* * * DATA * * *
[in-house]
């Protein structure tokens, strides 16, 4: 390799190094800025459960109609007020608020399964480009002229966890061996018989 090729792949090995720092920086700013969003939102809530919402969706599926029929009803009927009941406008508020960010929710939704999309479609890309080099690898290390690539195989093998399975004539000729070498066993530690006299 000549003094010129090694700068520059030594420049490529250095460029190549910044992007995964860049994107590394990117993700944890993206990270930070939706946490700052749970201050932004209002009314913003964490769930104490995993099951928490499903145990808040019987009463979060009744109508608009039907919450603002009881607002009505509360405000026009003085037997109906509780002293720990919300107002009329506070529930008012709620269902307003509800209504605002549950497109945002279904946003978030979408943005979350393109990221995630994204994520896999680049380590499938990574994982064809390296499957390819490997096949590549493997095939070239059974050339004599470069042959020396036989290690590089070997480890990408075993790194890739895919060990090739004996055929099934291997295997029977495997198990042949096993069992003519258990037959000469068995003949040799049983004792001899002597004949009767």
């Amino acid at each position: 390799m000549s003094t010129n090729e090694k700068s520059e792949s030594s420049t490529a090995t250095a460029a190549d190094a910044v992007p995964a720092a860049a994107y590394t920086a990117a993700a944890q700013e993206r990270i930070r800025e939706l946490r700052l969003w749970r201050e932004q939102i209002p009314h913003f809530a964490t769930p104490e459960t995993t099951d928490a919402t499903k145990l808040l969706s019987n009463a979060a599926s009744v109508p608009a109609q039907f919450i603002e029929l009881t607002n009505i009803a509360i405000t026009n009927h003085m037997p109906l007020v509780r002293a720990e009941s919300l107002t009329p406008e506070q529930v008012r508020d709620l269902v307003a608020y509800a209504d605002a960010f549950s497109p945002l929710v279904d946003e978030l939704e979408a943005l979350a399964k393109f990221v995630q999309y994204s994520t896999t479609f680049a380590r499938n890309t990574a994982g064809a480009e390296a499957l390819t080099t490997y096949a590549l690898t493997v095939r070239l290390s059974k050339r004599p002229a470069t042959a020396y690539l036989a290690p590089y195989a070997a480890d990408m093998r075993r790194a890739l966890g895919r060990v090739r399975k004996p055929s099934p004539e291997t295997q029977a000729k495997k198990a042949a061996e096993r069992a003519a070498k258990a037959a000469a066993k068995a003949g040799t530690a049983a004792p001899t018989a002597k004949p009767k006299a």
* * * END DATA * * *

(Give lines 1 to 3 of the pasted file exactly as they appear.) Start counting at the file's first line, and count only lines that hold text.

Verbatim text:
[in-house]
């Protein structure tokens, strides 16, 4: 390799190094800025459960109609007020608020399964480009002229966890061996018989 090729792949090995720092920086700013969003939102809530919402969706599926029929009803009927009941406008508020960010929710939704999309479609890309080099690898290390690539195989093998399975004539000729070498066993530690006299 000549003094010129090694700068520059030594420049490529250095460029190549910044992007995964860049994107590394990117993700944890993206990270930070939706946490700052749970201050932004209002009314913003964490769930104490995993099951928490499903145990808040019987009463979060009744109508608009039907919450603002009881607002009505509360405000026009003085037997109906509780002293720990919300107002009329506070529930008012709620269902307003509800209504605002549950497109945002279904946003978030979408943005979350393109990221995630994204994520896999680049380590499938990574994982064809390296499957390819490997096949590549493997095939070239059974050339004599470069042959020396036989290690590089070997480890990408075993790194890739895919060990090739004996055929099934291997295997029977495997198990042949096993069992003519258990037959000469068995003949040799049983004792001899002597004949009767």
């Amino acid at each position: 390799m000549s003094t010129n090729e090694k700068s520059e792949s030594s420049t490529a090995t250095a460029a190549d190094a910044v992007p995964a720092a860049a994107y590394t920086a990117a993700a944890q700013e993206r990270i930070r800025e939706l946490r700052l969003w749970r201050e932004q939102i209002p009314h913003f809530a964490t769930p104490e459960t995993t099951d928490a919402t499903k145990l808040l969706s019987n009463a979060a599926s009744v109508p608009a109609q039907f919450i603002e029929l009881t607002n009505i009803a509360i405000t026009n009927h003085m037997p109906l007020v509780r002293a720990e009941s919300l107002t009329p406008e506070q529930v008012r508020d709620l269902v307003a608020y509800a209504d605002a960010f549950s497109p945002l929710v279904d946003e978030l939704e979408a943005l979350a399964k393109f990221v995630q999309y994204s994520t896999t479609f680049a380590r499938n890309t990574a994982g064809a480009e390296a499957l390819t080099t490997y096949a590549l690898t493997v095939r070239l290390s059974k050339r004599p002229a470069t042959a020396y690539l036989a290690p590089y195989a070997a480890d990408m093998r075993r790194a890739l966890g895919r060990v090739r399975k004996p055929s099934p004539e291997t295997q029977a000729k495997k198990a042949a061996e096993r069992a003519a070498k258990a037959a000469a066993k068995a003949g040799t530690a049983a004792p001899t018989a002597k004949p009767k006299a």